Billionaire Tom Steyer says he'd tax the rich, roll back Trump-GOP cuts

Billionaire hedge fund manager and 2020 Democratic presidential candidate Tom Steyer said he supports taxing the ultra-wealthy but stopped short of endorsing a Bernie Sanders-style government system.

Steyer told Neil Cavuto Wednesday on "Your World" he best understands the economic plight of working people because he started his multi-billion-dollar international company as a small startup in a windowless office.

"I do believe that Bernie is right that we should roll back the Republican tax cuts on the richest Americans," he said of self-described democratic socialist Sen. Bernie Sanders, I-Vt. -- a fellow 2020 contender.

"I do believe that working people have not shared in the increased income in the United States over the last 40 years."

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However, he disagreed with Sanders' remarks about essentially banning billionaires in America. Steyer told Cavuto such an idea puts an "arbitrary lid" on Americans' dreams and desires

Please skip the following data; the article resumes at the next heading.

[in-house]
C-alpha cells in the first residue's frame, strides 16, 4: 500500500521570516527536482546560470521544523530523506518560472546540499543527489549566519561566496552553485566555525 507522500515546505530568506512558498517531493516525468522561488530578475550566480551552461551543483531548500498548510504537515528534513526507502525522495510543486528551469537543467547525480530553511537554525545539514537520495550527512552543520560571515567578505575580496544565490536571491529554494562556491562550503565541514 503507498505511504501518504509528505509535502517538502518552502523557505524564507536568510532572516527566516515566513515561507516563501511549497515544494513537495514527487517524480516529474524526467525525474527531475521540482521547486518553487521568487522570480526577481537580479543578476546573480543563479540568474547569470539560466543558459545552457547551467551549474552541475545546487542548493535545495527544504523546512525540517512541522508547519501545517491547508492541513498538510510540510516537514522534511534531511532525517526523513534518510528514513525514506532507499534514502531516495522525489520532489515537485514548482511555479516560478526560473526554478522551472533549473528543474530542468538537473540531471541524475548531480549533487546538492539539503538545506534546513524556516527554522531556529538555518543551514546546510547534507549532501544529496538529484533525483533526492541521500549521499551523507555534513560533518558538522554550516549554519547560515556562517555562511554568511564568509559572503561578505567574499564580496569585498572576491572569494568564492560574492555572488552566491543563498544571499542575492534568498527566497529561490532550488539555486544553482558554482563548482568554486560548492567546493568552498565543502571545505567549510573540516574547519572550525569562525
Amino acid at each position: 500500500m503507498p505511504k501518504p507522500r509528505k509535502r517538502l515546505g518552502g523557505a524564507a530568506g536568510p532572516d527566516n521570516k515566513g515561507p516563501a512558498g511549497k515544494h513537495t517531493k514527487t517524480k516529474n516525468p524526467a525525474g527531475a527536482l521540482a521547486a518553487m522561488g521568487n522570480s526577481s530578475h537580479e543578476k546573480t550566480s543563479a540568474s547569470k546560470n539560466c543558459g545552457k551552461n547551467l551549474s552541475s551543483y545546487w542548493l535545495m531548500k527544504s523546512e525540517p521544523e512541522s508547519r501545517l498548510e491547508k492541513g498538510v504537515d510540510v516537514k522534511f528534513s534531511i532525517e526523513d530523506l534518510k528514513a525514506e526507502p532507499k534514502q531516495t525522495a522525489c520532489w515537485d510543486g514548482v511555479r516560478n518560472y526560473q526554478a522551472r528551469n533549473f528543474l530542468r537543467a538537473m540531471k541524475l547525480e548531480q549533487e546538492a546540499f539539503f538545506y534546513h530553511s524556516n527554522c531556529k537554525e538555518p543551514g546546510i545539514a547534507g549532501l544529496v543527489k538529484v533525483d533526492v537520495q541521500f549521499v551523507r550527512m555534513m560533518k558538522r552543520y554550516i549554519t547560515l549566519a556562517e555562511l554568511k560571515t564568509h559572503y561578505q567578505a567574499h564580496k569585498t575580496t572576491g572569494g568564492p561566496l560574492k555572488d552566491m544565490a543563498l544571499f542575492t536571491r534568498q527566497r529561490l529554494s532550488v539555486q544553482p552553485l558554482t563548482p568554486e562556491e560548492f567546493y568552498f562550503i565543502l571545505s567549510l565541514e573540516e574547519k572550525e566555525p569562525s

He said the federal tax code must be overhauled and voiced support for high taxes on the top one-tenth of one percent of earners.

"I would work like crazy to undo that," he said, however later clarifying again he believes he would not be a wealthy man if not for the American economic system.

"I don't believe that we should stop the free enterprise system," Steyer said. "I'm somebody that understands the fact that if we're going to grow, we're going to have to rely on the innovation of the private sector -- but that we have to change some things."

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Later in the interview, Cavuto remarked Steyer is the only billionaire in the race, and that former New York City Mayor Michael Bloomberg -- who initially ran as a Republican and later an Independent -- has considered joining the Democratic presidential field.

Cavuto said Bloomberg, who now identifies as a Democrat, may be wary former Vice President Joe Biden may not be able to hold the moderate-Democratic line if his campaign falters.

Steyer replied that he is unconcerned about a potential challenge from Bloomberg, 77, a media mogul by trade.

"Anybody can enter this race at any time," he said.

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"I have a lot of respect for Mike Bloomberg."